The News Journal archives, week of March 26

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“Pages of history” features excerpts from The News Journal archives including the Wilmington Morning News and the Evening Journal.

March 27, 1953, Wilmington Morning News

New polio vaccine passes test, but will be delayed

The new polio vaccine has passed its first human test on 90 children and adults with flying colors. But “there will be no polio vaccine” for general use this summer.

This was announced last night by Dr. Jonas E. Salk, 38, young virus researcher of the University of Pittsburgh.

Front page of the Wilmington Morning News from March 27, 1953.

Front page of the Wilmington Morning News from March 27, 1953.

The creamy vaccine, homogenized in mineral oil, gave all 90 persons protective antibodies against all three types of viruses which can cause human polio, he said. And it is perfectly safe.

The patients have kept this protection so far for six to eight weeks – they were vaccinated only that long ago…..

But 90 persons is too small a number to say that the vaccine will actually work for everyone, Dr. Salk made clear. He indicated many more careful tests must be made on hundreds or thousands of people first….

Twenty years ago a vaccine was released prematurely, he said, and there were kickbacks, some cases of paralysis and deaths after vaccinations because not enough was then known about the tricky polio virus….

“We want to reach our goal as quickly as possible, but this cannot be done in one day. It will be achieved if we move cautiously and with understanding step by step,” Salk said….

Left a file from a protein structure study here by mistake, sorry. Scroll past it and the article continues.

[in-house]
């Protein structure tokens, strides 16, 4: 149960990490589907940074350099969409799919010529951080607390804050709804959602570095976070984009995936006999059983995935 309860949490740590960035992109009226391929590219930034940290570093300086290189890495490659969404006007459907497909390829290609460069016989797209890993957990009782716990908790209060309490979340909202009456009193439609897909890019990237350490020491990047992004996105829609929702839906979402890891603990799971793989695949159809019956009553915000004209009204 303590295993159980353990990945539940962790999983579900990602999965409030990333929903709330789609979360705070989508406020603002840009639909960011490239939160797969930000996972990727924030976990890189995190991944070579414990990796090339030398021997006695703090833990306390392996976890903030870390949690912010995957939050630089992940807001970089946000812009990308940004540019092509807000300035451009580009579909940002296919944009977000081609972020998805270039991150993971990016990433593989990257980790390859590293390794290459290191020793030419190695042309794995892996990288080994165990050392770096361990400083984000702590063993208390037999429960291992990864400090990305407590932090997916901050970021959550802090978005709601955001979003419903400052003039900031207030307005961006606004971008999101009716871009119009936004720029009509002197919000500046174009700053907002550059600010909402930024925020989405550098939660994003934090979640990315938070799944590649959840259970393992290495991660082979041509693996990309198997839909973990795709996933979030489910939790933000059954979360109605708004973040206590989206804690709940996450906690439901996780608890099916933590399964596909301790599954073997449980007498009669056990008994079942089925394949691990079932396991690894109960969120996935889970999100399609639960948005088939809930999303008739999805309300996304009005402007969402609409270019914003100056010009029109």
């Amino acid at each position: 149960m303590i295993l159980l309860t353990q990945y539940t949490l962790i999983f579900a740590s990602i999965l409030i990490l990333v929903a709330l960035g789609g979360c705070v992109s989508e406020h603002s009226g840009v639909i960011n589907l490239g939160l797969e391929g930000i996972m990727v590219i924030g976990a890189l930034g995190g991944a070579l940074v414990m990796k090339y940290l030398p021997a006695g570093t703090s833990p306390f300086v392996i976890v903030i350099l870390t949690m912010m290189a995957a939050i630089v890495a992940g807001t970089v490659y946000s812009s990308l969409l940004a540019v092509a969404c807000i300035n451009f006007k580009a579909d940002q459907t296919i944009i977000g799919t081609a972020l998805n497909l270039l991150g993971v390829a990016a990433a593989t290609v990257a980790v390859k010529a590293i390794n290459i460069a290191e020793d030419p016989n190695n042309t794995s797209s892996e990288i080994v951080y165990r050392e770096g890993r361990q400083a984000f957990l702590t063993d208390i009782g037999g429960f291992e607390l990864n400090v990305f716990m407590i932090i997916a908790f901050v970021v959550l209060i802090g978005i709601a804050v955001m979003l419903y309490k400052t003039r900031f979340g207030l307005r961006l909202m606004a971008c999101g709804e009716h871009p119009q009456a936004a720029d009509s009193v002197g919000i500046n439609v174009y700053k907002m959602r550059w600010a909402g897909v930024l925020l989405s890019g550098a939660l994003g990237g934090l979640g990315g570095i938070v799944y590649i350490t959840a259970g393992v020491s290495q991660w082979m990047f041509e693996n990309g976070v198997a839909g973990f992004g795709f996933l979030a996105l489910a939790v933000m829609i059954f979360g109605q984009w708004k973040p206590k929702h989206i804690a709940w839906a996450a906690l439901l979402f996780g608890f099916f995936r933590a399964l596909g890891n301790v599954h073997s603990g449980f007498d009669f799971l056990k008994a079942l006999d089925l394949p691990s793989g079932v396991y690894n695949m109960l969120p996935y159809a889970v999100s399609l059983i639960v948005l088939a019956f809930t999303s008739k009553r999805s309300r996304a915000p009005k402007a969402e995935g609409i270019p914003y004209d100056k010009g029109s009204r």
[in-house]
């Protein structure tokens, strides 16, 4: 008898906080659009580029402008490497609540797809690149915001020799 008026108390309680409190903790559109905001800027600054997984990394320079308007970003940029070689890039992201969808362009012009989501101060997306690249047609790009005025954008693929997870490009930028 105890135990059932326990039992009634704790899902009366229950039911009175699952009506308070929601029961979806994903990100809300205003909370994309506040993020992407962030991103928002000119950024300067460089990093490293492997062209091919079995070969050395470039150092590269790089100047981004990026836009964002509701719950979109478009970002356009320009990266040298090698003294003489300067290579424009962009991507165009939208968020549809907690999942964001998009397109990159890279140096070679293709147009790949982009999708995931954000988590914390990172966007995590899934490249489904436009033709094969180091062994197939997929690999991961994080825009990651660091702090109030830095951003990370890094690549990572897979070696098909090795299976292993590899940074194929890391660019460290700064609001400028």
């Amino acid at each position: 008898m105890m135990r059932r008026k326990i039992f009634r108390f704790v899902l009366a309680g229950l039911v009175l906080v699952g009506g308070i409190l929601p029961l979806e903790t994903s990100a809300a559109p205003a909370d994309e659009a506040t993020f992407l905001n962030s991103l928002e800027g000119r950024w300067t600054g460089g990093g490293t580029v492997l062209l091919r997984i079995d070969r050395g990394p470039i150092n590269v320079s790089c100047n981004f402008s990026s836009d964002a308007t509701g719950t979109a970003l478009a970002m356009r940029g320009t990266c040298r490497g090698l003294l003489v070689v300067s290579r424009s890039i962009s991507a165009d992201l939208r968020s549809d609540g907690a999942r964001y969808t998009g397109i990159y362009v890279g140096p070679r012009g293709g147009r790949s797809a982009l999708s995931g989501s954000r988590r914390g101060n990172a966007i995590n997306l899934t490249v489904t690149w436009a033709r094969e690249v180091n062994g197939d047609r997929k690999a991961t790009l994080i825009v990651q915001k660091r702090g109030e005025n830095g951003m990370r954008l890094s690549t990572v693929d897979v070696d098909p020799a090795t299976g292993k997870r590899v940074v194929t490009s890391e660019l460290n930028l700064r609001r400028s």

Statistics show that one child every 150 develops paralytic polio throughout their lifetime.

Salk’s announcement was one of great drama about the most promising vaccine yet to appear. It represents the culmination of years of work by hundreds of scientists and $18,000,000 in March of Dimes funds….

Recent health news:The COVID emergency is set to end in May. What does it mean to Delaware?

March 29, 1979, The Morning News

Nuclear plant spews radiation in Pa. mishap

An accident at the Three Mile Island nuclear power plant apparently damaged the reactor core and sent radioactive material beaming into the atmosphere, the government said yesterday.

Officials said their readings indicated there was no immediate danger to the public, and there were no plans to evacuate the 15,000 people living within a mile of the plant.

Front page of The Morning News from March 29, 1979.

Front page of The Morning News from March 29, 1979.

Edison Case, a Nuclear Regulatory Commission spokesman, said radiation levels inside the plant’s reactor building registered at 1,000 times normal. But George Troffer, manager of generation quality assurance for Metropolitan Edison, one of the consortium of companies that runs the plant, said he thought that figure was too high. He said the level was perhaps 10 times higher than normal….

In Washington, Sen. Gary Hart said human error appeared to have been a factor in the incident. Hart, a Colorado Democrat, is chairman of the Senate subcommittee on nuclear radiation.